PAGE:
management by matrices

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Enlighted Doership

My latest column for The Hindu Business Line: Enlightened Doer-ship

The presence of individual rewards in organisations presents an interesting problem. The ‘worker' in such a system is constantly drawn by two impulses, often at odds with each other — the first is the impulse to perform his duties effectively, and the second is to match his efforts towards the individual rewards on offer. This often leads to individual behaviours that are counter-productive to the larger goals and merely serve the short-term needs of individual rewards.
However, in reality all organisational accomplishment is possible only with the accomplishment of the collective, not an individual alone. Thus, an alternative view could be taken of the entire purpose of rewards, and the way to deliver them given the collective nature of organisational achievement. In this article, one such alternative approach is described.


The idea of enlightened doer-ship is based on two key ideas. The first idea is that the work is the primary reward in itself for the individual performing it.
In the absence of any individual reward other than the quality of work itself, one can expect people to focus purely on their creative energies being fully expressed through their work, and drop all other extraneous distractions.
The second feature of enlightened ‘doer'-ship is that results are measured purely on the basis of the achievement of the larger objective, and not individual contribution. This would ensure that detrimental behaviours such as credit seeking, unhealthy competition, and impression management would be eliminated. Success is defined purely at the level of a team, or a larger commune and not at the level of an individual. This ensures that all the horses drawing the cart, as it were, are doing so in the same direction and either everyone is rewarded or no one.
Enlightened ‘doer'-ship may at first sight seem to be an idealised state, where people believe the work itself is the reward, and constantly look at the larger organisational goal as a measure of performance. However, a deeper analysis will reveal that these are the two primary forces that lead to individual satisfaction.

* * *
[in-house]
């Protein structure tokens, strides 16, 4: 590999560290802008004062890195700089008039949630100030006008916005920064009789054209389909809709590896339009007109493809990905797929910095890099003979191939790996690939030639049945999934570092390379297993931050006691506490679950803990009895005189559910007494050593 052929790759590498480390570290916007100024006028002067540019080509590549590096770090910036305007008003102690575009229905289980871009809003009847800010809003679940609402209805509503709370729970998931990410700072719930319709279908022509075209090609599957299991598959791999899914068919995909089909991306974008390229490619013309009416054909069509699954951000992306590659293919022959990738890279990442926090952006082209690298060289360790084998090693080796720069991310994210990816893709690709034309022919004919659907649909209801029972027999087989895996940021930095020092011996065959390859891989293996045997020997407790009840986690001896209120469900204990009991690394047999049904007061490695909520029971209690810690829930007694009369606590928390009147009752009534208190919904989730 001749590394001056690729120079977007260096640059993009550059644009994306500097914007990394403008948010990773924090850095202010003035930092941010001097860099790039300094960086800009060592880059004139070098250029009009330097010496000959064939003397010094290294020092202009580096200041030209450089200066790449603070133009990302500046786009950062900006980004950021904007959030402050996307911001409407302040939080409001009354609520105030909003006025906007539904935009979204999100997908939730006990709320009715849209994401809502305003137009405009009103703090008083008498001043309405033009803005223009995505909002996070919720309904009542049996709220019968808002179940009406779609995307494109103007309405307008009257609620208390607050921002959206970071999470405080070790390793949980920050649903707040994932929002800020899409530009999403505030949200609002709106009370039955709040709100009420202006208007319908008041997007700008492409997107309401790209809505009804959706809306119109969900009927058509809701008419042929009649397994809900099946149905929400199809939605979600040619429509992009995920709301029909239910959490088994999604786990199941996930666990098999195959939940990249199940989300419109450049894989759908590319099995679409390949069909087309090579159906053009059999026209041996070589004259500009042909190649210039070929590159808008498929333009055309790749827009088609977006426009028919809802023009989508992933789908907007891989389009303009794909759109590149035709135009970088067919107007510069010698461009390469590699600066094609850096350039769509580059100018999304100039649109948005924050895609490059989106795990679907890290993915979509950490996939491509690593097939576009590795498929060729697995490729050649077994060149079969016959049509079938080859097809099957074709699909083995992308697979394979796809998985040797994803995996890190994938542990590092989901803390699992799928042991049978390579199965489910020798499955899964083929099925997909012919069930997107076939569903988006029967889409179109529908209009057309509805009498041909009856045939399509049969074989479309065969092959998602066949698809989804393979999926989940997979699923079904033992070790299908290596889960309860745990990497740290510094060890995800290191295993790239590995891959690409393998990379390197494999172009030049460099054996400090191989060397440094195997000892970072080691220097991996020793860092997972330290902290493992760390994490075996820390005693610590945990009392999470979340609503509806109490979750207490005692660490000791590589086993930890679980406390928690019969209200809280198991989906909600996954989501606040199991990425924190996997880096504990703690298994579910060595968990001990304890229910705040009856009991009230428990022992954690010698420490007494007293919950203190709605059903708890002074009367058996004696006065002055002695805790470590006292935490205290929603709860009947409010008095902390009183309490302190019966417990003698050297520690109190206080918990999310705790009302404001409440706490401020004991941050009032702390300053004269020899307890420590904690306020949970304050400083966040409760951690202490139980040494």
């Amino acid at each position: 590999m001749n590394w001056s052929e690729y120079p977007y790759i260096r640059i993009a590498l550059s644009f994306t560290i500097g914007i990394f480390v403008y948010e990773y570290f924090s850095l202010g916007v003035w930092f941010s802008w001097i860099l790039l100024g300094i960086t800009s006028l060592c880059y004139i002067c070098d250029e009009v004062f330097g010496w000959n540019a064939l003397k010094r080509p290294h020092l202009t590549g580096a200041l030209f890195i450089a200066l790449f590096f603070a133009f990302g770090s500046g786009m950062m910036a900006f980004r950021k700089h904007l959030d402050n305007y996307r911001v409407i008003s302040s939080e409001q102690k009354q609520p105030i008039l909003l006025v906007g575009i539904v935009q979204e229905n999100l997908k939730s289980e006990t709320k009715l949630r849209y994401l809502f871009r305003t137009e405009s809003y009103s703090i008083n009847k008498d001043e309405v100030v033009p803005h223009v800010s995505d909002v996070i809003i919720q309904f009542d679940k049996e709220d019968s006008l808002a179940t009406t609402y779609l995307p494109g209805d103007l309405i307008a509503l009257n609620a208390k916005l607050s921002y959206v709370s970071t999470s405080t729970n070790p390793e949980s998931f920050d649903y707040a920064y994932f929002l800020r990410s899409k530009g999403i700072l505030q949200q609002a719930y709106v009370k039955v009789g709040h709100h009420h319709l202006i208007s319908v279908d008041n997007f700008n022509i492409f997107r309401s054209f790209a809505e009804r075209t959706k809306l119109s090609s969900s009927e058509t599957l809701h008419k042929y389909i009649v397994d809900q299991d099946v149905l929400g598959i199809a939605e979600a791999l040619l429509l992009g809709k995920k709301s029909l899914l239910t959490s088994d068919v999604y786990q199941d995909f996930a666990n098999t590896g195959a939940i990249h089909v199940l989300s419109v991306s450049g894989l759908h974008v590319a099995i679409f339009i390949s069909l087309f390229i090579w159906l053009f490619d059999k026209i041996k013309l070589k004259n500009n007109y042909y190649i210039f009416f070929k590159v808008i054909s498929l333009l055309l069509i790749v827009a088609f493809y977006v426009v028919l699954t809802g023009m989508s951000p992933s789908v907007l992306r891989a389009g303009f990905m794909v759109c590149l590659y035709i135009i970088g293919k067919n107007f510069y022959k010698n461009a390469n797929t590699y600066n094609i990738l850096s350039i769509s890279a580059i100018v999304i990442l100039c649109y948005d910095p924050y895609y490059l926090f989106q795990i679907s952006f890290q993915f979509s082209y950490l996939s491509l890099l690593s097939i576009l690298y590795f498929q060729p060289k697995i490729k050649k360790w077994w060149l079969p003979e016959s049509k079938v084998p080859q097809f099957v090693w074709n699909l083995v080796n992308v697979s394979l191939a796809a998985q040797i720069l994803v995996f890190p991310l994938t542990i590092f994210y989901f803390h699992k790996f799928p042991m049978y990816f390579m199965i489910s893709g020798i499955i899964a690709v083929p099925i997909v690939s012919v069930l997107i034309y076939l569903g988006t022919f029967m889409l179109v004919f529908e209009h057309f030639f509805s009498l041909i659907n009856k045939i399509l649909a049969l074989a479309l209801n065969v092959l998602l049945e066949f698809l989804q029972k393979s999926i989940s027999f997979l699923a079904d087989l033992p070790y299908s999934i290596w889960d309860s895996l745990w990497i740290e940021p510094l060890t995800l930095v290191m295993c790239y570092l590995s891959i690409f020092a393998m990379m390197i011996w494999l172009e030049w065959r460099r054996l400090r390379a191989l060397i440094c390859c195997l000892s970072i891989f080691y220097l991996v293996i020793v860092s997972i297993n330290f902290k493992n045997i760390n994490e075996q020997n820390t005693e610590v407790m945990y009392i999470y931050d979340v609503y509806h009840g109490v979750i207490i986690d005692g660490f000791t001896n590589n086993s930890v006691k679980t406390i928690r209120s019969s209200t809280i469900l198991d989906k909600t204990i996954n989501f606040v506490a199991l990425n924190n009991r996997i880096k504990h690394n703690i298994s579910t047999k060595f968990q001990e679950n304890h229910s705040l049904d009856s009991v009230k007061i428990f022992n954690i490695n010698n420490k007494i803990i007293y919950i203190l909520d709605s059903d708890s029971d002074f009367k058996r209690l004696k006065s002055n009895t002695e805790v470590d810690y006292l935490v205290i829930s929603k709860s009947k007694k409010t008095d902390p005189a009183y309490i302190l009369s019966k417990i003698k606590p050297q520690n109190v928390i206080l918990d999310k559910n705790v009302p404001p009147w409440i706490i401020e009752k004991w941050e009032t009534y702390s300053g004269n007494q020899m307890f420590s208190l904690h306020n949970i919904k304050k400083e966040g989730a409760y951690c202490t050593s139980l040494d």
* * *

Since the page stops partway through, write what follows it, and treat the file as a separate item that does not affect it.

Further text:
The concept of monetary and non-monetary rewards for work is really a construct that admits that these two forces do not exist in the organisation.
And the reason why they don't exist is that the ‘design' of work and its rewards in complex, hierarchical systems places more importance on design simplicity, and management of egos than ideal solutions based on individual fulfilment.


While enlightened doer-ship may appear to be a feature of an ideal society or organisation, there are ways to create a system based on this principle. Four key drivers can enable this change.
The first is the effective design of roles and the mapping of roles to the right people. Here, the first step is to ensure that each role is essentially one complete creative unit of the larger picture. The second step is to map the ‘meta' creative actions underlying that piece of work, with the capabilities of the person selected for the role. Achieving this first step also has another benefit — namely, a reduction in free riding on the part of individuals, given that all notions of rewards and success are linked to team performance (not individual performance). Once the right person is doing the right role, that is in synch with that person's creative impulse, the tendency to free ride would be minimal.
The second element of designing an enlightened doer-ship system would be a flat, functional hierarchy. Hierarchy, as applied today, has essentially become a form of reward. Superfluous levels are created in many organisations for no purpose other than to act as a reward to keep people motivated in the short term. The hierarchy in an enlightened doer-ship system would be essentially functional and contextual, and ‘permanent' levels would be created only where unavoidable. This means that the role of a leader in a group could potentially be played by different people in different contexts or assignments.
The third element is to ensure that all variable rewards are linked to performance at the level of the team or commune. Among other benefits, this will also ensure that all stakeholders are working towards the accomplishment of organisational goals first, followed by individual glory.
The fourth element is, of course, a receptive culture that values the entire concept. This may be the biggest challenge, and the transition period may be painful for an established organisation, given the degree of “unlearning” of past habits that would be required. For a start-up with a clean slate as it were, creating such a system would be relatively easier.


Enlightened doer-ship as described above is not intended to disregard talent or individual flair. All it does is dissociate talent and individual flair from the reward process. In other words, unless the larger goal is accomplished, no one in the collective is rewarded. And the individual is constantly rewarded for his individual flair on a day-to-day basis through his own work content. The path towards achieving this ‘enlightened' goal is a difficult one, and one that is made more complex given the scale of modern organisations, but is a path that must be taken, from the perspective of individual and organisational purpose fulfilment.
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